3-59. The leader controls defensive tasks by using control measures to provide the flexibility needed to respond to changes in the situation and allow the defending leader to concentrate combat power at the decisive point. Defensive control measures within the leader’s area of operation include designating the security area, the battle handover line (BHL), the main battle area with its associated forward edge of the battle area, and echelon support area. The leader can use battle positions and additional direct fire control and fire support coordination measures in addition to those control measures to synchronize the employment of combat power. The leader designates disengagement lines to trigger the displacement of subordinate forces.
Soldiers conducting a force protection patrol scan the terrain on a hilltop in Logar province, Afghanistan.
BATTLE HANDOVER LINE
3-60. The BHL is a designated phase line on the ground where responsibility transitions from the stationary force to the moving force and vice versa.
3-61. A battle positionis a defensive location oriented on a likely enemy avenue of approach. Units as large as battalion task forces and as small as squads or sections use battle positions. They may occupy the topographical crest of a hill, a forward slope, a reverse slope, or a combination of all areas. The leader selects his positions based on terrain, enemy capabilities, and friendly capabilities. A leader can assign all or some subordinates battle positions within the area of operation. The types of battle positions are ─
3-62. Primary positions cover the enemy’s most likely avenue of approach into the area. (See figure 3-7.)
3-63. Alternate positions are those assigned when the primary position becomes untenable or unsuitable for carrying out the assigned task. (See figure 3-7.) These positions allow the defender to carry out his original task. The following considerations apply for an alternate battle position ─
It covers the same avenue of approach or sector of fire as the primary battle position.
It is located slightly to the front, flank, or rear of the primary battle position.
It may be positioned forward of the primary battle position during limited visibility operations.
It is employed to supplement or support positions with weapons of limited range, such as dismounted positions.
3-64. A supplementary position is a defensive position located within a unit's assigned area of operation providing sectors of fire and defensible terrain along an avenue of approach not the enemy’s expected avenue of attack. (See figure 3-7.) For example, an avenue of approach into a company's area of operation from one of its flanks could require the company to direct its platoons to establish supplementary positions to allow the platoons to engage enemy forces traveling along an avenue. The platoon leader formally assigns supplementary positions when the platoon must cover more than one avenue of approach.
3-65. Subsequent positions are those to which the unit expects to move during the course of the battle. A defending unit may have a series of subsequent positions. (See figure 3-7.) Subsequent positions also can have primary, alternate, and supplementary positions associated with them.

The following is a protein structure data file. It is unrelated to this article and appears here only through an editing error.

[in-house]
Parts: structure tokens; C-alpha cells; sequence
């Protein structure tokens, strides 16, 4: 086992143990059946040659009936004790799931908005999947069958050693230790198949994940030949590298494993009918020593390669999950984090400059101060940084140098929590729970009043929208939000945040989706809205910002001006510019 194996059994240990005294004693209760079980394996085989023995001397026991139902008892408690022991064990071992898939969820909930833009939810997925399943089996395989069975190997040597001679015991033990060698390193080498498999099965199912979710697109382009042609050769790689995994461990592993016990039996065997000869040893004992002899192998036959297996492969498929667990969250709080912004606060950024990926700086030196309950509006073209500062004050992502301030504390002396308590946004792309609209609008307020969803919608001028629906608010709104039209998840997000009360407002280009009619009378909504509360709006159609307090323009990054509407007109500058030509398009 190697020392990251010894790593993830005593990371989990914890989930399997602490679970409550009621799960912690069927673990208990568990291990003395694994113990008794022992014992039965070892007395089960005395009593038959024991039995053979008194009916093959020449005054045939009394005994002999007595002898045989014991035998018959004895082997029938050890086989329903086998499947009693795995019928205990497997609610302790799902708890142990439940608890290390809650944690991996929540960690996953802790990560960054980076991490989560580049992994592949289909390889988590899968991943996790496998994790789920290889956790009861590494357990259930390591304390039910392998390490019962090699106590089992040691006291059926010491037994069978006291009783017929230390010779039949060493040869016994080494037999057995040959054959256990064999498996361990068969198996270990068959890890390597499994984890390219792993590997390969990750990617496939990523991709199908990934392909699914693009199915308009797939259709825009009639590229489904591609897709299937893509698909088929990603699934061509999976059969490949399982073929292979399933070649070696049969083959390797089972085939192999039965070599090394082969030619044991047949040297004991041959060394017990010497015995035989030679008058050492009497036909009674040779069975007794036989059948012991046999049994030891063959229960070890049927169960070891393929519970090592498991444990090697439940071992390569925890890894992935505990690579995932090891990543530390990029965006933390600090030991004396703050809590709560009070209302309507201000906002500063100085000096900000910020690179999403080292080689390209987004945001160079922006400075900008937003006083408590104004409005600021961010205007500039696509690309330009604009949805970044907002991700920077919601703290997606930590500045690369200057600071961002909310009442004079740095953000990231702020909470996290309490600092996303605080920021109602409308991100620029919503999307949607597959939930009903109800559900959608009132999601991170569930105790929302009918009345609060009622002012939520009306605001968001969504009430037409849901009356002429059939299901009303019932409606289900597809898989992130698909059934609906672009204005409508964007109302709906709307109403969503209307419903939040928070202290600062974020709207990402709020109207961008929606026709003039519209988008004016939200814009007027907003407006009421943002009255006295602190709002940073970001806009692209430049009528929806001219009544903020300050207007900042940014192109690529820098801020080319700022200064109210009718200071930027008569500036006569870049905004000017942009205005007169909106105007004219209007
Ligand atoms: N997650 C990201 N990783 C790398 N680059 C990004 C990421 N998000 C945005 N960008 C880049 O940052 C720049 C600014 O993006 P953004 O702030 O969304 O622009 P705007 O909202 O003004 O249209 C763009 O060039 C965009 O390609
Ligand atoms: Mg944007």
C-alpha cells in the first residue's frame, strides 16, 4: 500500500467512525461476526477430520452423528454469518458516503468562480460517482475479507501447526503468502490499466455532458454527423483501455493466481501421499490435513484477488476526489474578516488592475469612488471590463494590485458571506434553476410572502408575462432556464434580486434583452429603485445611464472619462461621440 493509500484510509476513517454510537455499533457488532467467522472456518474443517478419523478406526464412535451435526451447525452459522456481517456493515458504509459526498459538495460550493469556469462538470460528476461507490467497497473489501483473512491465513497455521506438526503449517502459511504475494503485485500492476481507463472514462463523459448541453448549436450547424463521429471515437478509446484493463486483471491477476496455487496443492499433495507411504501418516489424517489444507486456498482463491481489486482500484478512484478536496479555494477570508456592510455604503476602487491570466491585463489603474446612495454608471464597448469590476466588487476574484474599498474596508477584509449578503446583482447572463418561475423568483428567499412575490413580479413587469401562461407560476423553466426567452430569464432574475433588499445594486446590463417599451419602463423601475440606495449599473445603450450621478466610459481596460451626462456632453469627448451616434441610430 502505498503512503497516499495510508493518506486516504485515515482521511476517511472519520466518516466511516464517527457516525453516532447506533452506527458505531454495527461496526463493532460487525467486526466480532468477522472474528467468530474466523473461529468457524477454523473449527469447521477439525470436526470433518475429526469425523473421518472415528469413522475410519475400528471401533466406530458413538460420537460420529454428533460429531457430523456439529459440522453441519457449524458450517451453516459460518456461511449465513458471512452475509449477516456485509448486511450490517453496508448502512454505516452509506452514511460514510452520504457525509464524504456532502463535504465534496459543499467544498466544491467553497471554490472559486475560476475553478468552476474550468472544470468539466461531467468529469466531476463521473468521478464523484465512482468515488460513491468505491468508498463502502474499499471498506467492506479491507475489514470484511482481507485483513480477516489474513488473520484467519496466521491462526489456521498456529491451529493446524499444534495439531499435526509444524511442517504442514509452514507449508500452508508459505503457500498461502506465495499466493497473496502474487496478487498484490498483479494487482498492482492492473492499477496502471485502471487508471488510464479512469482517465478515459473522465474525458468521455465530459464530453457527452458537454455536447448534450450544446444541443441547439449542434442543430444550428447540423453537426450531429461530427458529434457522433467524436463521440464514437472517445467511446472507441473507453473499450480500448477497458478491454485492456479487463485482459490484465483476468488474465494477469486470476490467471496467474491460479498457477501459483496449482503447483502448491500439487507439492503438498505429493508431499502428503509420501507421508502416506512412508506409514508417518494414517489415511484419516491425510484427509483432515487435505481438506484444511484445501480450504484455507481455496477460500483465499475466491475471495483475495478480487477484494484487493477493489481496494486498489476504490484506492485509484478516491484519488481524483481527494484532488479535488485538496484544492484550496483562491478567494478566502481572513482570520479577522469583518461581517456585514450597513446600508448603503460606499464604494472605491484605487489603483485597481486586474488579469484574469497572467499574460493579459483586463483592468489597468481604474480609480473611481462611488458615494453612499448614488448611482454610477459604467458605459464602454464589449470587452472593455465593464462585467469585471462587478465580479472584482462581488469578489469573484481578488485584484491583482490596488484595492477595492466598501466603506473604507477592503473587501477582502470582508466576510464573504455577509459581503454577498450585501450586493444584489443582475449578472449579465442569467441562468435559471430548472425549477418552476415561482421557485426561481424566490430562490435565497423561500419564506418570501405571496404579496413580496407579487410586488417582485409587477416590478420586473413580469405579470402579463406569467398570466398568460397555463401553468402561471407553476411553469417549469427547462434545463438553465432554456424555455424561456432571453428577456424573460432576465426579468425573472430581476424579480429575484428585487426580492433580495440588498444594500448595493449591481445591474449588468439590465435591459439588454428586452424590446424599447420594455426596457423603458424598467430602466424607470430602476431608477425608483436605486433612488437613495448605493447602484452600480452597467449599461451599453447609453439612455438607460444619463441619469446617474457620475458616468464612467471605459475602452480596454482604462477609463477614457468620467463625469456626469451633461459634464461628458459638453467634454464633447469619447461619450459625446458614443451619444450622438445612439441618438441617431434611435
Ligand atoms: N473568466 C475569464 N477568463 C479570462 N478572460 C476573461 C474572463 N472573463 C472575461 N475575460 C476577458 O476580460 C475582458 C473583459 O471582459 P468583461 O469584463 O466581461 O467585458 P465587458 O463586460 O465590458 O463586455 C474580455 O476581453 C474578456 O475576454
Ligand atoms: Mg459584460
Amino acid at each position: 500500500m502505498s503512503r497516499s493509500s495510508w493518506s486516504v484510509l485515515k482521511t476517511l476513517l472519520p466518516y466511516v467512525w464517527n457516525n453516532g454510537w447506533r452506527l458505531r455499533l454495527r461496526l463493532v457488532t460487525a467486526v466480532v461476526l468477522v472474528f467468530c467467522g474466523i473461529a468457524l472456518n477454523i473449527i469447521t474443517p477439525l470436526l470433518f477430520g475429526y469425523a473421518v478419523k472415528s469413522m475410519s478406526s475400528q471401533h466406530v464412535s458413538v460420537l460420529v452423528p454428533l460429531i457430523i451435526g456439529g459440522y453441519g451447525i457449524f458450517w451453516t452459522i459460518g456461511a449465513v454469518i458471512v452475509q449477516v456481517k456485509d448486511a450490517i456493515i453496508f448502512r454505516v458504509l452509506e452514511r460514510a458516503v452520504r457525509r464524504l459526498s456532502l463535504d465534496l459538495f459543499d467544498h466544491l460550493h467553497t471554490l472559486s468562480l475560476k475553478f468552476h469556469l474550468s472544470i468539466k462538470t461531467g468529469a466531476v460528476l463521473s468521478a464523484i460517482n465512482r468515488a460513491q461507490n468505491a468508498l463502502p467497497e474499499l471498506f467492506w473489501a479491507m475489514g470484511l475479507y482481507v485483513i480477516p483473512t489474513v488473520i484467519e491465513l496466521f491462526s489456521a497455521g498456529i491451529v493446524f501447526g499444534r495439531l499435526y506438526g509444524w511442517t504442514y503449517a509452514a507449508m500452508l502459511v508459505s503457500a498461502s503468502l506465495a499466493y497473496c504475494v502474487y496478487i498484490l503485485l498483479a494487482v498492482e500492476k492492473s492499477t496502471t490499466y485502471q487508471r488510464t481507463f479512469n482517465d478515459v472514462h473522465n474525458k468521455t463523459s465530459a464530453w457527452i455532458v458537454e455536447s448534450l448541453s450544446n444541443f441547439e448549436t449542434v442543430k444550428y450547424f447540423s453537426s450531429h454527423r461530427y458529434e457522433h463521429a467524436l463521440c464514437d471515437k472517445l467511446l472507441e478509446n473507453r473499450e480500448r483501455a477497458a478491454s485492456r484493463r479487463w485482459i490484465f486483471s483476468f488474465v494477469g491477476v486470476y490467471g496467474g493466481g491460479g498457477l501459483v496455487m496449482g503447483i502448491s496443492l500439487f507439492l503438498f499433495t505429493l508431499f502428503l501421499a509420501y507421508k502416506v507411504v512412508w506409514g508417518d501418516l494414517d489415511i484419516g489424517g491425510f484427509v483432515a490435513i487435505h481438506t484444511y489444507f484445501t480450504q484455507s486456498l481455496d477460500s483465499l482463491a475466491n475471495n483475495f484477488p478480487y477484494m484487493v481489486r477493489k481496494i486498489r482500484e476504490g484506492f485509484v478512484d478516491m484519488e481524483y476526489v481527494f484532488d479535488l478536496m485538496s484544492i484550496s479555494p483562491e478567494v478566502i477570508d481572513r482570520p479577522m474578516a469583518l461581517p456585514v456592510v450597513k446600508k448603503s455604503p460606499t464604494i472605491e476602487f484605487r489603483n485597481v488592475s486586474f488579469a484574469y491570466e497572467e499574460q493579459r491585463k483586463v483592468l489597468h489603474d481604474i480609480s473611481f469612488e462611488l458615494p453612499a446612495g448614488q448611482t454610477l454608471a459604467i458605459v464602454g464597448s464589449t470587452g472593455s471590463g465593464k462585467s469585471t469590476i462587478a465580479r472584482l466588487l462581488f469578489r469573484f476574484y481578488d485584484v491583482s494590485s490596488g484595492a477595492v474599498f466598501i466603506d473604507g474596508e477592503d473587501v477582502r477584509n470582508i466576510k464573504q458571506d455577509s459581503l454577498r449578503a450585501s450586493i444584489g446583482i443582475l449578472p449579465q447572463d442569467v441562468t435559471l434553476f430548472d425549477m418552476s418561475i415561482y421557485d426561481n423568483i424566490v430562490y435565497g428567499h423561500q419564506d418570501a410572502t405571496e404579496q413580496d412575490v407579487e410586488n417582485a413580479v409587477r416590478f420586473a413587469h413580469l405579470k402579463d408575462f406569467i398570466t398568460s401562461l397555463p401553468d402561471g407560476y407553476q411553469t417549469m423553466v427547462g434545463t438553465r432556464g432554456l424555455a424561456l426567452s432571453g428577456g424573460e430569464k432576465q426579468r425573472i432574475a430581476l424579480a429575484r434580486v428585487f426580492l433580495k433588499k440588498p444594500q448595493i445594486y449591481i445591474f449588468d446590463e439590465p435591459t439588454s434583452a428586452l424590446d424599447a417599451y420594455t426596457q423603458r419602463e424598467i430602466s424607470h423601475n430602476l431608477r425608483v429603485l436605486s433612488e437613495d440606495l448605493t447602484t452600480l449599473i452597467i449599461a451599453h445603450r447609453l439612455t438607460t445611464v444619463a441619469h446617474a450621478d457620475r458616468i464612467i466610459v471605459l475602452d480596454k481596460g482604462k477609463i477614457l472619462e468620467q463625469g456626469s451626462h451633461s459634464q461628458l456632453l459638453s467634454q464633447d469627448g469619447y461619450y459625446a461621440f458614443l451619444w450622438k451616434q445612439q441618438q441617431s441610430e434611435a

VIDEO - Figure 3-7. Primary, alternate, supplementary, and subsequent battle positions
3-66. A strongpoint is a heavily fortified battle position tied to a natural or reinforcing obstacle to create an anchor for the defense or to deny the enemy decisive or key terrain. (See figure 3-8.) The mission to create and defend a strongpoint implies retention of terrain to stop or redirect enemy formations. Strongpoints require extensive time, engineer support, and Class IV resources to construct. A strongpoint also is used to─
Canalize enemy forces. Canalize is a mission task in which the leader restricts enemy movement to a narrow zone by exploiting terrain coupled with the use of obstacles, fires, or friendly maneuver.
Contain enemy forces. Contain is a mission task requiring the leader to stop, to hold, or to surround enemy forces or to cause them to center their activity on a given front and prevent them from withdrawing any part of forces for use elsewhere.
Note. A minimally effective strongpoint typically requires a one-day effort from an engineer unit the same size as the unit defending the strong point. (Refer to ADRP 3-90 for more information.)
Figure 3-8. Platoon strongpoint battle position
FORWARD EDGE OF THE BATTLE AREA
3-67. The forward edge of the battle area is the foremost limits of a series of areas in which ground combat units are deployed, excluding the areas in which the covering or screening forces are operating, designated to coordinate fire support, the positioning of forces, or the maneuver of units.
MAIN BATTLE AREA
3-68. The main battle area is the area in a defense where the leader intends to deploy the bulk of the unit’s combat power and conduct decisive operations to defeat an attacking enemy. The defending leader‘s major advantage is the ability to select the ground on which the battle takes place. The defender positions subordinate forces in mutually supporting positions in-depth to absorb enemy penetrations or canalize them into prepared engagement area, defeating the enemy’s attack by concentrating the effects of overwhelming combat power. The natural defensive strength of positions determines the distribution of forces in relation to both frontage and depth. In addition, defending units typically employ field fortifications and obstacles to improve the terrain’s natural defensive strength. The main battle area also includes the area where the defending force creates an opportunity to deliver a decisive counterattack to defeat or destroy the enemy.